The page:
Why we don't trust government
For 50 years, Gallup has polled Americans about what they see as the biggest threat to the country in the future. In 2013, a whopping 72 percent said "big government." Even a majority (56 percent) of democrats">Democrats agreed.
When do we hold government in such low regard? Starting with revelations that the FBI was behind an effort in the early 1960s to convince Martin Luther King, Jr. to kill himself, Reason's Nick Gillespie offers a few recent examples of why we just don't trust the folks in D.C:
In the 21st century, we worry less about the government ratting out our sex lives and more about it tapping our phones, reading our emails, secretly dispatching drones abroad, sending “desperate and dumb” mash notes to Iranian fascists, and generally lying about its true goals and actions. “Secret ‘Kill List’ Proves a Test of Obama’s Principles” announced the Times in 2012, clearly uncomfortable with the implications of its own expose (“Secret ‘Kill List’ Reveals Obama’s Principles” would have been more accurate).
So it’s fitting that the letter to King, one of the government’s most despicable acts of domestic surveillance, has only fully come to light in the age of Wikileaks, Edward Snowden, and what Barack Obama promised was going to be the “most transparent administration” in U.S. history.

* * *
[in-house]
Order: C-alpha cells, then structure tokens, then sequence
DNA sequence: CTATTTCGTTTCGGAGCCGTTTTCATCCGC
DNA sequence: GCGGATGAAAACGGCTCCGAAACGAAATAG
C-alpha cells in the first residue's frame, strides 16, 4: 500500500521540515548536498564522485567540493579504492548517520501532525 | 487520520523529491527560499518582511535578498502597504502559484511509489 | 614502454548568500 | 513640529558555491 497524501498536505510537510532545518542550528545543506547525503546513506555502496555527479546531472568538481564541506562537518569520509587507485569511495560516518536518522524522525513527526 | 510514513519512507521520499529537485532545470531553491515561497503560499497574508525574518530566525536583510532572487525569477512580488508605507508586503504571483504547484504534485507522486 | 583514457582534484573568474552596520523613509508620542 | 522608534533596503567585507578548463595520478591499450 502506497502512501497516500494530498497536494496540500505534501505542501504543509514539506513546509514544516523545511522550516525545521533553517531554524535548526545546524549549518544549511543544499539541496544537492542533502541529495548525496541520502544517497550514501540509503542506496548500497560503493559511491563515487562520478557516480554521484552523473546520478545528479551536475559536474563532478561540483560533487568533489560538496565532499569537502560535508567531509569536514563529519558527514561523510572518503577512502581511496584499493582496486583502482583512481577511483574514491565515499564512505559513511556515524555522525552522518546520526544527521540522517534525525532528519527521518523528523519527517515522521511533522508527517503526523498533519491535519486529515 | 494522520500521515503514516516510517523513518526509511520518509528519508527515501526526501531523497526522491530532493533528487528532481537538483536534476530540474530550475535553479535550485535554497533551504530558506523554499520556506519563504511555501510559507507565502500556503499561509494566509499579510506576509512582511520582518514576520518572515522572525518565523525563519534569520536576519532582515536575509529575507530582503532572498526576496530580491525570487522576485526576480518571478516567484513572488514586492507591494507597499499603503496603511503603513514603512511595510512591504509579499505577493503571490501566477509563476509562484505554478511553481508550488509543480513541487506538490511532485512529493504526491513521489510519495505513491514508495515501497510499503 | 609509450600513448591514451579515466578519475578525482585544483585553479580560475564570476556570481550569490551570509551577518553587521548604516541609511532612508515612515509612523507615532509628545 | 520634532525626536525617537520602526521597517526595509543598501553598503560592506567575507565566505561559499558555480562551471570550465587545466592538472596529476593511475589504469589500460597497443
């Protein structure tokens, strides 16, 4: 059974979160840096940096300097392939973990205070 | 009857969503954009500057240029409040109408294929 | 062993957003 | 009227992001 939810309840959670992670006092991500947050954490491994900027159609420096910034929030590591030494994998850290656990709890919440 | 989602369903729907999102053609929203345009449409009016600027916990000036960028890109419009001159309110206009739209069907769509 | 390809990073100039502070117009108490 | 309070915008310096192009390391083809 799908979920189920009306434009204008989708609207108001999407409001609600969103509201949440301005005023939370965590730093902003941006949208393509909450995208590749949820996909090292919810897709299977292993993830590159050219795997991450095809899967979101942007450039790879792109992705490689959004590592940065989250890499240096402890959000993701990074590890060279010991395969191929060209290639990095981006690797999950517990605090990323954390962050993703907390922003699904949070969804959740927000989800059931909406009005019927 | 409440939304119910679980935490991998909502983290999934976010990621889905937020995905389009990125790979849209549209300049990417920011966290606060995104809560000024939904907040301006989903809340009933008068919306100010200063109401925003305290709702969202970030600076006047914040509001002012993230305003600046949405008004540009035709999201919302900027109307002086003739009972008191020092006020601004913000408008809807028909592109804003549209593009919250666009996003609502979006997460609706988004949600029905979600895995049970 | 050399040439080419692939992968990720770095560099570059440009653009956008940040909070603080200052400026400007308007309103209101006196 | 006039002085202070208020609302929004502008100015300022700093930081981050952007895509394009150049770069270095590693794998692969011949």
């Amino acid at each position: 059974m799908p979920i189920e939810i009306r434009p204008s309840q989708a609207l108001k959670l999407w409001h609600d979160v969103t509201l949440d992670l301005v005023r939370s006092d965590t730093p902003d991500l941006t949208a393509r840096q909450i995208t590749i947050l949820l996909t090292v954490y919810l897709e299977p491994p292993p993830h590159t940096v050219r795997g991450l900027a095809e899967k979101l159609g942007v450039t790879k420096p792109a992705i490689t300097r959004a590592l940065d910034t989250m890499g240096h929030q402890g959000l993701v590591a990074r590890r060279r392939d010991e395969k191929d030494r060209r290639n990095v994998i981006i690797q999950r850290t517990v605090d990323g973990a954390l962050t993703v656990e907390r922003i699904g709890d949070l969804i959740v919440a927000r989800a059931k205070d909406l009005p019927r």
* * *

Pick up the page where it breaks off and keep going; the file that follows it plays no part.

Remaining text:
Alas, when it comes to openness, Barack Obama neglected to mention that the most disturbing revelations would happen in spite of—not because of—his actions. We didn’t learn that the president’s former director of national intelligence, James Clapper, former CIA director Keith Alexander, and current CIA director John Brennan all lied to congress">Congress because the administration suddenly decided to come clean.
Americans have always had some level of distrust toward the federal government. But as government has grown even bigger, and attempts to dictate (and spy on) more and more areas of our daily lives, it's only natural that our distrust would grow along with it.
It's time for us to turn that distrust into concrete action -- and put the government back inside its constitutional box.